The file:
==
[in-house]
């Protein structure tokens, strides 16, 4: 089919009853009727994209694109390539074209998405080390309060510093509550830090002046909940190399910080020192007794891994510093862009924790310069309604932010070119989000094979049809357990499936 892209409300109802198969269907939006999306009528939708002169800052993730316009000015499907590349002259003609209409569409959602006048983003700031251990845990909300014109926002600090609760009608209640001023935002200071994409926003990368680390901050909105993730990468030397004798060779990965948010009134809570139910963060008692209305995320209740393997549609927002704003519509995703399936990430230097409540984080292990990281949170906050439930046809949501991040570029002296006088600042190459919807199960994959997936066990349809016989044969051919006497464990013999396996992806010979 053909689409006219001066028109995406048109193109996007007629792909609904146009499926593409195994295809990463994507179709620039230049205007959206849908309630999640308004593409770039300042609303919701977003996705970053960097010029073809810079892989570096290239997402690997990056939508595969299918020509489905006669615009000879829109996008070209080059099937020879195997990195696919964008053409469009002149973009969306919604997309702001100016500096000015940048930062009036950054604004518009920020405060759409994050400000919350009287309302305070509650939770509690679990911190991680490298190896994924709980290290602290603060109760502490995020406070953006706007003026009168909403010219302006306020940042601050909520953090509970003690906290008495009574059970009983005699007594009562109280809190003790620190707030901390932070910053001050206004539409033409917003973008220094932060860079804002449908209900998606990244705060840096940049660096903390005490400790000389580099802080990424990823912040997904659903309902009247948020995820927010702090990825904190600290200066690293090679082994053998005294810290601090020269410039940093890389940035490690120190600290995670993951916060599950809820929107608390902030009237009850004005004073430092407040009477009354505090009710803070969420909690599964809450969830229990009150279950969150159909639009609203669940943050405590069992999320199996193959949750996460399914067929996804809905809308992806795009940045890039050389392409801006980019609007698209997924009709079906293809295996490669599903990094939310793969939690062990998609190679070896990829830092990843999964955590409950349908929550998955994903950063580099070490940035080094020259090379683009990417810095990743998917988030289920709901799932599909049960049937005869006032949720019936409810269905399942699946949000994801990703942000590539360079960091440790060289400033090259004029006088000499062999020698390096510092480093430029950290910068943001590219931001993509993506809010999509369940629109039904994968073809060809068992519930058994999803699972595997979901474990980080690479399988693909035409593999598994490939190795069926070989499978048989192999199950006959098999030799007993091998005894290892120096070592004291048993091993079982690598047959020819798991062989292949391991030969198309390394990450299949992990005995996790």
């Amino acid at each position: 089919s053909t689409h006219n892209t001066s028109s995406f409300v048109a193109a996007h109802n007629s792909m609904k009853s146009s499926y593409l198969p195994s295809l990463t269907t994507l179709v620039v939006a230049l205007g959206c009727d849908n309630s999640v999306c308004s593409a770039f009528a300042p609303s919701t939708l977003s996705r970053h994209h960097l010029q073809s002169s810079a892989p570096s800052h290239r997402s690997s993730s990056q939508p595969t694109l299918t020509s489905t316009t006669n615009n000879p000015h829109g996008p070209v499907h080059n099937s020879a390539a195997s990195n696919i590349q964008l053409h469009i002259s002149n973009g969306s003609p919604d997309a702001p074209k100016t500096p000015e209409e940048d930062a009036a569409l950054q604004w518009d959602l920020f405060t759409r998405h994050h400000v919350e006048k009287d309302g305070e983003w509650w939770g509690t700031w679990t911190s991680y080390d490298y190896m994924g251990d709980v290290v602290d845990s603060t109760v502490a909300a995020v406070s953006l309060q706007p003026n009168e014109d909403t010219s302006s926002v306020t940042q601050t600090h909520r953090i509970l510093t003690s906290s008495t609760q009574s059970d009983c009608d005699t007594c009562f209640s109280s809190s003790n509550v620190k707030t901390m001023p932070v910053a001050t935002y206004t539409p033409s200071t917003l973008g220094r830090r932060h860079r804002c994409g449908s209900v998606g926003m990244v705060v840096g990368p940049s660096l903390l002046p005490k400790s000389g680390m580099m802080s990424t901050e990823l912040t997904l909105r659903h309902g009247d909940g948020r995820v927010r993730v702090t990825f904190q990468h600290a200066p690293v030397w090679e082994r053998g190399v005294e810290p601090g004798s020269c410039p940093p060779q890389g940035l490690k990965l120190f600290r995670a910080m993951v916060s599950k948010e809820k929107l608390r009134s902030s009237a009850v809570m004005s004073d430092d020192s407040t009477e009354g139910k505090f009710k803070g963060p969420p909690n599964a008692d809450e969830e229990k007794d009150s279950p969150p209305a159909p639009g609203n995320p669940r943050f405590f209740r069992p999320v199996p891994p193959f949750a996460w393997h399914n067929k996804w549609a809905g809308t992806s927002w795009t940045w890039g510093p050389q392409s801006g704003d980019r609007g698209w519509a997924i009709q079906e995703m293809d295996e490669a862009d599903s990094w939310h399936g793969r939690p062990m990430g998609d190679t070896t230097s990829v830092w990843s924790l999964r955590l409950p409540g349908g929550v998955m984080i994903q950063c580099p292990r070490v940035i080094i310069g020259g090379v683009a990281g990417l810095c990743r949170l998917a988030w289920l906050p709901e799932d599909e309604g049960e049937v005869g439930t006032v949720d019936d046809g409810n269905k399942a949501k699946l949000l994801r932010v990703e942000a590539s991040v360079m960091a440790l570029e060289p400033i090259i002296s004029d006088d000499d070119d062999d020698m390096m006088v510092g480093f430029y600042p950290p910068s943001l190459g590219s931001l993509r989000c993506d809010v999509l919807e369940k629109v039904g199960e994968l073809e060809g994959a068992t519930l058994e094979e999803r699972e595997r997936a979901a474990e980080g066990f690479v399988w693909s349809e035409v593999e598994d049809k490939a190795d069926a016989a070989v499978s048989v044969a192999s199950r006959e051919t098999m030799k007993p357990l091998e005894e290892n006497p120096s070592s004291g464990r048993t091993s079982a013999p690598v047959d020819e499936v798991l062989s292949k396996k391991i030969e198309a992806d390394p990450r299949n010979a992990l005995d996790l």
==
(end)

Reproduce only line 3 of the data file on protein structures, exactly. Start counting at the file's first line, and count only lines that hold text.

């Amino acid at each position: 089919s053909t689409h006219n892209t001066s028109s995406f409300v048109a193109a996007h109802n007629s792909m609904k009853s146009s499926y593409l198969p195994s295809l990463t269907t994507l179709v620039v939006a230049l205007g959206c009727d849908n309630s999640v999306c308004s593409a770039f009528a300042p609303s919701t939708l977003s996705r970053h994209h960097l010029q073809s002169s810079a892989p570096s800052h290239r997402s690997s993730s990056q939508p595969t694109l299918t020509s489905t316009t006669n615009n000879p000015h829109g996008p070209v499907h080059n099937s020879a390539a195997s990195n696919i590349q964008l053409h469009i002259s002149n973009g969306s003609p919604d997309a702001p074209k100016t500096p000015e209409e940048d930062a009036a569409l950054q604004w518009d959602l920020f405060t759409r998405h994050h400000v919350e006048k009287d309302g305070e983003w509650w939770g509690t700031w679990t911190s991680y080390d490298y190896m994924g251990d709980v290290v602290d845990s603060t109760v502490a909300a995020v406070s953006l309060q706007p003026n009168e014109d909403t010219s302006s926002v306020t940042q601050t600090h909520r953090i509970l510093t003690s906290s008495t609760q009574s059970d009983c009608d005699t007594c009562f209640s109280s809190s003790n509550v620190k707030t901390m001023p932070v910053a001050t935002y206004t539409p033409s200071t917003l973008g220094r830090r932060h860079r804002c994409g449908s209900v998606g926003m990244v705060v840096g990368p940049s660096l903390l002046p005490k400790s000389g680390m580099m802080s990424t901050e990823l912040t997904l909105r659903h309902g009247d909940g948020r995820v927010r993730v702090t990825f904190q990468h600290a200066p690293v030397w090679e082994r053998g190399v005294e810290p601090g004798s020269c410039p940093p060779q890389g940035l490690k990965l120190f600290r995670a910080m993951v916060s599950k948010e809820k929107l608390r009134s902030s009237a009850v809570m004005s004073d430092d020192s407040t009477e009354g139910k505090f009710k803070g963060p969420p909690n599964a008692d809450e969830e229990k007794d009150s279950p969150p209305a159909p639009g609203n995320p669940r943050f405590f209740r069992p999320v199996p891994p193959f949750a996460w393997h399914n067929k996804w549609a809905g809308t992806s927002w795009t940045w890039g510093p050389q392409s801006g704003d980019r609007g698209w519509a997924i009709q079906e995703m293809d295996e490669a862009d599903s990094w939310h399936g793969r939690p062990m990430g998609d190679t070896t230097s990829v830092w990843s924790l999964r955590l409950p409540g349908g929550v998955m984080i994903q950063c580099p292990r070490v940035i080094i310069g020259g090379v683009a990281g990417l810095c990743r949170l998917a988030w289920l906050p709901e799932d599909e309604g049960e049937v005869g439930t006032v949720d019936d046809g409810n269905k399942a949501k699946l949000l994801r932010v990703e942000a590539s991040v360079m960091a440790l570029e060289p400033i090259i002296s004029d006088d000499d070119d062999d020698m390096m006088v510092g480093f430029y600042p950290p910068s943001l190459g590219s931001l993509r989000c993506d809010v999509l919807e369940k629109v039904g199960e994968l073809e060809g994959a068992t519930l058994e094979e999803r699972e595997r997936a979901a474990e980080g066990f690479v399988w693909s349809e035409v593999e598994d049809k490939a190795d069926a016989a070989v499978s048989v044969a192999s199950r006959e051919t098999m030799k007993p357990l091998e005894e290892n006497p120096s070592s004291g464990r048993t091993s079982a013999p690598v047959d020819e499936v798991l062989s292949k396996k391991i030969e198309a992806d390394p990450r299949n010979a992990l005995d996790l």